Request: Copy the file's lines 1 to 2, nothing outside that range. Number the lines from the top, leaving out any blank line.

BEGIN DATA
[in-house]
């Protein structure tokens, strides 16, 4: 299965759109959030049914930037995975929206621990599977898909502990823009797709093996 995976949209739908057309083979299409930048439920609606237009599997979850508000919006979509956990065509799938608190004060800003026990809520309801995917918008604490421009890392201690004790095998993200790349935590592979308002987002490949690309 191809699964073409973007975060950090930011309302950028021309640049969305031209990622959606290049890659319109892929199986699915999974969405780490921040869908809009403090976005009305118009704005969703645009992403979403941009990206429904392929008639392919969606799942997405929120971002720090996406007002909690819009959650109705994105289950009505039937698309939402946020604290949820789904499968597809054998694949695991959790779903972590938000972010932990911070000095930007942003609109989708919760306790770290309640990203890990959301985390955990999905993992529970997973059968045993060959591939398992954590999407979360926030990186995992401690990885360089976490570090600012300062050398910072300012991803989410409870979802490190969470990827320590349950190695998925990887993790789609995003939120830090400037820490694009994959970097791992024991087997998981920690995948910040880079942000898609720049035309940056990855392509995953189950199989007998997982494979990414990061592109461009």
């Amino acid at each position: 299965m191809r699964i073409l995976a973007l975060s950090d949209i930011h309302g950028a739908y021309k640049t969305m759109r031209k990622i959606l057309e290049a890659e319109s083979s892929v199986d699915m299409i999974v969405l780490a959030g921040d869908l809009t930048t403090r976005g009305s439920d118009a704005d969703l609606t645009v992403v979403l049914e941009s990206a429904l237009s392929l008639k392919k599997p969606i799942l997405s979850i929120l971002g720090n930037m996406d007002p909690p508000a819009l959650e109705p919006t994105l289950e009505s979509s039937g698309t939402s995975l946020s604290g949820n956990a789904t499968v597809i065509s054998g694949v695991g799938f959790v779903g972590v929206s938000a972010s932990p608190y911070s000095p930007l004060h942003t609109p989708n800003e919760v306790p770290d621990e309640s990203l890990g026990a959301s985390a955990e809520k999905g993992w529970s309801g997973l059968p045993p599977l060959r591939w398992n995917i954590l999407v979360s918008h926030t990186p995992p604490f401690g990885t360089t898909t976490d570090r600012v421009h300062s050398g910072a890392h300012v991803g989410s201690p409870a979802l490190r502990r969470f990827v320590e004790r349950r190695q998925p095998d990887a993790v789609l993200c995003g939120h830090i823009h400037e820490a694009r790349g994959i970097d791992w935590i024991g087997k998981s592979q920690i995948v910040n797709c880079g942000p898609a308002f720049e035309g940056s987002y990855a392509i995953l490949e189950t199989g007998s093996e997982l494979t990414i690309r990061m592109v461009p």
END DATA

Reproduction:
[in-house]
């Protein structure tokens, strides 16, 4: 299965759109959030049914930037995975929206621990599977898909502990823009797709093996 995976949209739908057309083979299409930048439920609606237009599997979850508000919006979509956990065509799938608190004060800003026990809520309801995917918008604490421009890392201690004790095998993200790349935590592979308002987002490949690309 191809699964073409973007975060950090930011309302950028021309640049969305031209990622959606290049890659319109892929199986699915999974969405780490921040869908809009403090976005009305118009704005969703645009992403979403941009990206429904392929008639392919969606799942997405929120971002720090996406007002909690819009959650109705994105289950009505039937698309939402946020604290949820789904499968597809054998694949695991959790779903972590938000972010932990911070000095930007942003609109989708919760306790770290309640990203890990959301985390955990999905993992529970997973059968045993060959591939398992954590999407979360926030990186995992401690990885360089976490570090600012300062050398910072300012991803989410409870979802490190969470990827320590349950190695998925990887993790789609995003939120830090400037820490694009994959970097791992024991087997998981920690995948910040880079942000898609720049035309940056990855392509995953189950199989007998997982494979990414990061592109461009």